The Constitution, Justice and Citizenship Commission of the Chamber of Deputies (CCJ) unanimously approved, this Wednesday, Bill Number 22/03 submitted by Federal Deputy Roberto Gouveia (PT-São Paulo). This Bill modifies Article 18 of the Brazilian Patents Law (9.279/96), thereby freeing Aids drugs, together with their manufacturing processes, from patent coverage. This will enable Brazilian manufacturing laboratories to make such drugs.

Deputies from different political parties have taken the view that public health interests as well as those related to life itself take precedence over industrial rights and they therefore voted unanimously for the constitutionality of the proposal put forward by Deputy Roberto Gouveia. Deputy Antonio Carlos Biscaia (PT-Rio de Janeiro), the Reporter for the bill, explained that protection under the Constitution of industrial inventions is "not absolute", but conditional on the interests of society as a whole. The Bill will now proceed to the Federal Senate for appraisal.

Voting on the Bill in the CCJ was accompanied by activists from all over Brazil, together with representatives of the National STD/Aids Program. Every time there was a vote cast in favor of the Bill the activists responded with loud applause, raising placards supporting approval of the Bill. When the Table Chairman, Federal Deputy José Mentor (PT-Sao Paulo), announced the end result of the vote, Plenary Number 1 of the Annex to the Chamber of Deputies witnessed emotional scenes. Activists, parliamentarians and representatives of the Federal Government embraced one another and congratulated each other on the victory. A number of them were moved to tears. Roberto Gouveia was particularly touched by the outcome of the vote and said he was confident that the Senate would go ahead and approve the measure. He said "the Bill will enter the Federal Senate with strong backing, totally legitimized by all the commissions that it has transited". Deputy Gouveia added that the proposal does not fly in the face of any international agreement. "On the contrary", he declared, "we are doing what the Universal Declaration of Human Rights stipulates. We are acting in defense of life itself".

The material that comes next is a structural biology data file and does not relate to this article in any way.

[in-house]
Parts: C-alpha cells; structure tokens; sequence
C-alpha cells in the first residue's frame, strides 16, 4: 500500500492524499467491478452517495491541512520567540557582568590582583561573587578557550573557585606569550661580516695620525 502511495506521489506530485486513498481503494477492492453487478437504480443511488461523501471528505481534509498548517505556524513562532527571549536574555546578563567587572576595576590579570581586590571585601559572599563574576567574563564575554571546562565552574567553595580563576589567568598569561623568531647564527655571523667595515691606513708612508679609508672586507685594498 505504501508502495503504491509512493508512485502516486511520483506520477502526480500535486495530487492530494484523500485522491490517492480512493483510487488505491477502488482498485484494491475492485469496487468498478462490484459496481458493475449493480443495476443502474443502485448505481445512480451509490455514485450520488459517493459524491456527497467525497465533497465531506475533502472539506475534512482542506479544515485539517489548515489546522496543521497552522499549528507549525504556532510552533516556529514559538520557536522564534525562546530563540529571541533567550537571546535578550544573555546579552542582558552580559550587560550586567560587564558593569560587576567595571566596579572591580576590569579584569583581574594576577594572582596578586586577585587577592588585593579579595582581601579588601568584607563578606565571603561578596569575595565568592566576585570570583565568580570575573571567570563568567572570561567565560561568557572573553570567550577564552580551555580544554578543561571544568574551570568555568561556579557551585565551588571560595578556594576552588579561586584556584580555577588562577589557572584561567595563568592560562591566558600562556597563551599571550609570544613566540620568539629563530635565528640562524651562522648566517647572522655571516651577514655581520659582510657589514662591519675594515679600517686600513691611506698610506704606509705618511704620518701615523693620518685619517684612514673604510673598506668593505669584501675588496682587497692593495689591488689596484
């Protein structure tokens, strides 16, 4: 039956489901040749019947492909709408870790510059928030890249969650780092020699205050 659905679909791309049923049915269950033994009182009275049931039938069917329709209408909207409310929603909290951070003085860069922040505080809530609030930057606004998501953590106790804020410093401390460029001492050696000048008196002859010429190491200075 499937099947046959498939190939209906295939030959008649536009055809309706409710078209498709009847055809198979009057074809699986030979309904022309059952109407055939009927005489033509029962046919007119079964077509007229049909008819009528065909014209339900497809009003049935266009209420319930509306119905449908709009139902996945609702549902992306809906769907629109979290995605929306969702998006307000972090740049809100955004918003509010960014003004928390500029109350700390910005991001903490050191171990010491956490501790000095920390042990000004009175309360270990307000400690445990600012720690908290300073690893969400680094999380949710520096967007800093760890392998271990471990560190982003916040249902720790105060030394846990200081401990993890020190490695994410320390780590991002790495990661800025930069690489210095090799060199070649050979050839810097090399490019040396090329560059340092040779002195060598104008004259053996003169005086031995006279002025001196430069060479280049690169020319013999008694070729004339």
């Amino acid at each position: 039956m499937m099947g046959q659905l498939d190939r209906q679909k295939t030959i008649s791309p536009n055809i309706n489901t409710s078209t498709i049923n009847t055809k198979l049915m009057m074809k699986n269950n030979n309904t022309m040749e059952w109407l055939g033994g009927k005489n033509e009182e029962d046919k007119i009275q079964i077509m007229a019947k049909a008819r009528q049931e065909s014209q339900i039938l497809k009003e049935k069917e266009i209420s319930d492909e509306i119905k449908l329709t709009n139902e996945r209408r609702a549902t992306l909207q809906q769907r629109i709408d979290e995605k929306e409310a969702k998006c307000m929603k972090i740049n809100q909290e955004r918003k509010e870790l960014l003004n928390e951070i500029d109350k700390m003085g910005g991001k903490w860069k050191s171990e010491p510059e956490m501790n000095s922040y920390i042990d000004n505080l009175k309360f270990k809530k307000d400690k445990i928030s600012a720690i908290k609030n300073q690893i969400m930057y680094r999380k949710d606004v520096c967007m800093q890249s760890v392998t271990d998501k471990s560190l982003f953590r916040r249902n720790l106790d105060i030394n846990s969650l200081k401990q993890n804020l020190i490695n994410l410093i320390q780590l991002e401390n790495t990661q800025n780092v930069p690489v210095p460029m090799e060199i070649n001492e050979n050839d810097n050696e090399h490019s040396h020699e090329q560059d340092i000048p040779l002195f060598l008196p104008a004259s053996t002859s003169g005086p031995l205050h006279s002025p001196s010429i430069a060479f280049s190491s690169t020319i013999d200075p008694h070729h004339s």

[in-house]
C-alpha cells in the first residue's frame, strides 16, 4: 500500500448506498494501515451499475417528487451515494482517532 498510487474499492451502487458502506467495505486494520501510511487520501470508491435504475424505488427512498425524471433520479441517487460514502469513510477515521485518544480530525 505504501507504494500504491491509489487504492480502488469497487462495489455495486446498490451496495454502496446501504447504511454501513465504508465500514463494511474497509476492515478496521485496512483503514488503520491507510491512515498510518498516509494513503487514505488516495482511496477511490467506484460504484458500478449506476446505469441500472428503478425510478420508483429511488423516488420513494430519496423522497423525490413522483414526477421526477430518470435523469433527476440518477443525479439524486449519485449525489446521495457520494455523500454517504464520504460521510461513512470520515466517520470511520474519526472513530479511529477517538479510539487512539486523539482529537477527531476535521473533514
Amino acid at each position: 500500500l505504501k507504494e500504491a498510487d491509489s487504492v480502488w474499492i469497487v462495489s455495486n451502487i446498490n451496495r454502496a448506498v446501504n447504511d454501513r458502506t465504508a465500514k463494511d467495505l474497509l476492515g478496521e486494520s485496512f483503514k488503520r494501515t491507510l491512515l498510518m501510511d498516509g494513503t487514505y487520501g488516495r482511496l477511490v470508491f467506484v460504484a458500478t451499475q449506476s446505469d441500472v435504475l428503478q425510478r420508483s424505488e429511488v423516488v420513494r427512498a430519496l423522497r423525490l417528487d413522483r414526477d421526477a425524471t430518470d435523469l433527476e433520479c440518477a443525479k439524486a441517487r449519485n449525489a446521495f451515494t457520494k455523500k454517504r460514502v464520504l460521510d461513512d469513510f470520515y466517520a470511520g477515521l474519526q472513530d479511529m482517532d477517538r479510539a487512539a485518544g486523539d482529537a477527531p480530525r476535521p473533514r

Laurinha Brelaz of the Manaus Friendship and Solidarity Network considered that approval of the Bill in the CCJ was an important landmark in the struggle against the Aids epidemic. She declared that "the Bill will make it possible to manufacture cheaper medicines, therefore increasing and ensuring access to treatment for Aids patients". Laurinha went on to call attention to the fact that the Bill still has to go through the Senate and for that reason the movement in its support "must continue its active role, otherwise the multinational drug companies can try to bring influence to bear on our Senators".

Currently, eight of the 16 antiretroviral drugs used in Aids treatment and distributed through the Public Health network in Brazil are under patent protection. Over 70% of the amount spent by the Ministry of Health on acquiring anti-Aids drugs are in fact spent on only three of these particular medicines. For the Director of the Brazilian National STD/Aids Program, Dr Pedro Chequer, approval of this Bill will mark a watershed internationally and can open up new negotiating possibilities. In Dr Chequer's words "this crowns the Doha Declaration and is in line with what the World Health Organization has been extolling - that medical drugs for treating Aids are a right of humanity".

The Bill was voted conclusively and now goes to the Federal Senate. There is no requirement for it to be submitted to the Chamber of Deputies Plenary. If it is approved by the Senate with no amendments, it will then be submitted to the President of the Republic for ratification.

Communication Section
National STD/Aids Program
Ministry of Health




The Power We Have: An Evening of Cultural Resistance

Tara's Crossing

Reiki & Nutrition

Protest Anti-Queer Bigotry on St. Patricks Day